In general, the more diverse an avian community is, the more healthy and resilient that community is to environmental changes and greater diversity is associated with high-quality resources and successful reproduction in a short breeding season (April – September). However, several factors can reduce avian reproductive success, including habitat loss and fragmentation, changing climatic conditions and weather patterns, and nest predation and parasitism by other animals. Determining the impact of these factors on nesting and reproductive success is essential to ensure adequate population sizes and an optimally functioning ecosystem.
The habitat at the Lake Laurel research station on Georgia College’s east campus has the potential to provide suitable breeding habitat and migration stopover resources for a rich avian community, yet we currently have scant records about resident or migratory birds that use this habitat. However, habitat conditions and bird sightings in nearby areas and habitats indicate that the area considered species of special concern with the US Fish and Wildlife Service, the Georgia State Department of Natural Resources, or the national Audubon Society including: Black-throated blue Warbler, Wood Thrush, Canada Warbler, Cerulean Warbler, Golden-wing Warbler, Little Blue Heron, Prothonotary Warbler, Brown-headed Nuthatch, Blue-wing Warbler, and Prairie Warbler.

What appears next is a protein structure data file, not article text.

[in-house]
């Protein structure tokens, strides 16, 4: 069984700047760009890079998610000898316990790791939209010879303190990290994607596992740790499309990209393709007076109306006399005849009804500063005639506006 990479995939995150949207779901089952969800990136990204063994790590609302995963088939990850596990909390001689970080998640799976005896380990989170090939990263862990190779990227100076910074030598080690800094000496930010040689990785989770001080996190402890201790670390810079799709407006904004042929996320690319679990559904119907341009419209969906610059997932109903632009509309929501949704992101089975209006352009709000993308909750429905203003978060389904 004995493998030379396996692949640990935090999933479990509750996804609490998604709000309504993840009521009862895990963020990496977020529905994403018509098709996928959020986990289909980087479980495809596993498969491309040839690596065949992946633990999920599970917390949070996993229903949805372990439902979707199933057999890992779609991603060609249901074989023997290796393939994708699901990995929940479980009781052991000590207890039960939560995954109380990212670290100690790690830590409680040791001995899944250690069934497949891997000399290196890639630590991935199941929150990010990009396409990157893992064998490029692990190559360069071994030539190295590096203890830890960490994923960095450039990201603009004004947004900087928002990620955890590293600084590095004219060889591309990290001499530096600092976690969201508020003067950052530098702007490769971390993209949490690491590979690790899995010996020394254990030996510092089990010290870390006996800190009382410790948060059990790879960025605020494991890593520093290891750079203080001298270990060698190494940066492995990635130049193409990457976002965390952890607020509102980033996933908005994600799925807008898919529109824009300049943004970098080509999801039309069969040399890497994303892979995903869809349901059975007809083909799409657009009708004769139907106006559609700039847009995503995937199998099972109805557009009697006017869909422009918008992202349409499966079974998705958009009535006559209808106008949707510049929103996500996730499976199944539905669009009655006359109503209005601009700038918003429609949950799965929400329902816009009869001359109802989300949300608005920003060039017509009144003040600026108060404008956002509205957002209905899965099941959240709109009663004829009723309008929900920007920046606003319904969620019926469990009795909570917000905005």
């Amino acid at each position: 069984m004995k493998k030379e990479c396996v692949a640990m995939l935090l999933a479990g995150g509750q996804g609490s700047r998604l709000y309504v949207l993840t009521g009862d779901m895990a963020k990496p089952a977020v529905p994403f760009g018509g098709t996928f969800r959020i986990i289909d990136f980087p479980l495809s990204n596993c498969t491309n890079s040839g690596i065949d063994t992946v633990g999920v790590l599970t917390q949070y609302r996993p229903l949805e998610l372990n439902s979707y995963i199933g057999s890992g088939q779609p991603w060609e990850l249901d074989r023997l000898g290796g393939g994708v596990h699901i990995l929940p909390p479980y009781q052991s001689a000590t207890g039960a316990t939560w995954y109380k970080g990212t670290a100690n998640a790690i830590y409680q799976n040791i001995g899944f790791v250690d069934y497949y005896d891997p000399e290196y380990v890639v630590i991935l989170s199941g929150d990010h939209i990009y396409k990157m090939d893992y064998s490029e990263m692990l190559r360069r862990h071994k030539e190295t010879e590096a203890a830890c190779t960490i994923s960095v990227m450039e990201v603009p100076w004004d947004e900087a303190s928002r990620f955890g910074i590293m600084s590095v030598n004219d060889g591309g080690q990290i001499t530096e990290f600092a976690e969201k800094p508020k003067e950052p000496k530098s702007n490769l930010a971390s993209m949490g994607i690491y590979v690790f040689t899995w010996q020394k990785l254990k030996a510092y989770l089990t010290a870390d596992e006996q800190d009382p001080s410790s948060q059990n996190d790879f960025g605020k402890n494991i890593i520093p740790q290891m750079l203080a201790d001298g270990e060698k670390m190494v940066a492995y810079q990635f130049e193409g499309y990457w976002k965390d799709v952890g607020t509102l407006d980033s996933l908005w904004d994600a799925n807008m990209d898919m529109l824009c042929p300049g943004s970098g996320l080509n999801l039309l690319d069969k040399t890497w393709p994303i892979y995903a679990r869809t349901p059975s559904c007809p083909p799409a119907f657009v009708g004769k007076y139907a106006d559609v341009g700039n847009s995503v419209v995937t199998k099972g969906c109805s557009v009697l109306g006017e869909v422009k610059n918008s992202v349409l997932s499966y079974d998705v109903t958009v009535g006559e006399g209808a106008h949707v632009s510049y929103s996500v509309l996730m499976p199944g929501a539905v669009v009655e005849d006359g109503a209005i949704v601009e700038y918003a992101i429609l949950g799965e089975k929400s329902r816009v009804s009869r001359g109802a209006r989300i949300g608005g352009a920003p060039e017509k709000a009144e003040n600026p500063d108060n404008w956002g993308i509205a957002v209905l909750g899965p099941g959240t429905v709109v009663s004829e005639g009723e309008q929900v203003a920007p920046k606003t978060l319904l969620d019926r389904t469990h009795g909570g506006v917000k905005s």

- Identify migratory and breeding species
- Monitor breeding productivity within and across seasons, per species, per individual
- Determine species’ population size, health, and growth patterns
- Assess habitat suitability based on reproductive success, population size, nest density, and physical condition of resident species
- Quantify annual return rates
- Identify causes of nest failures
We are conducting point counts during spring and fall migration and during the breeding season. We are also monitoring all active nests and determining their success and number of offspring. At the conclusion of the breeding season, we will take vegetation measurements at all nest sites, regardless of their success to determine what habitat factors, if any, are related to nest outcome.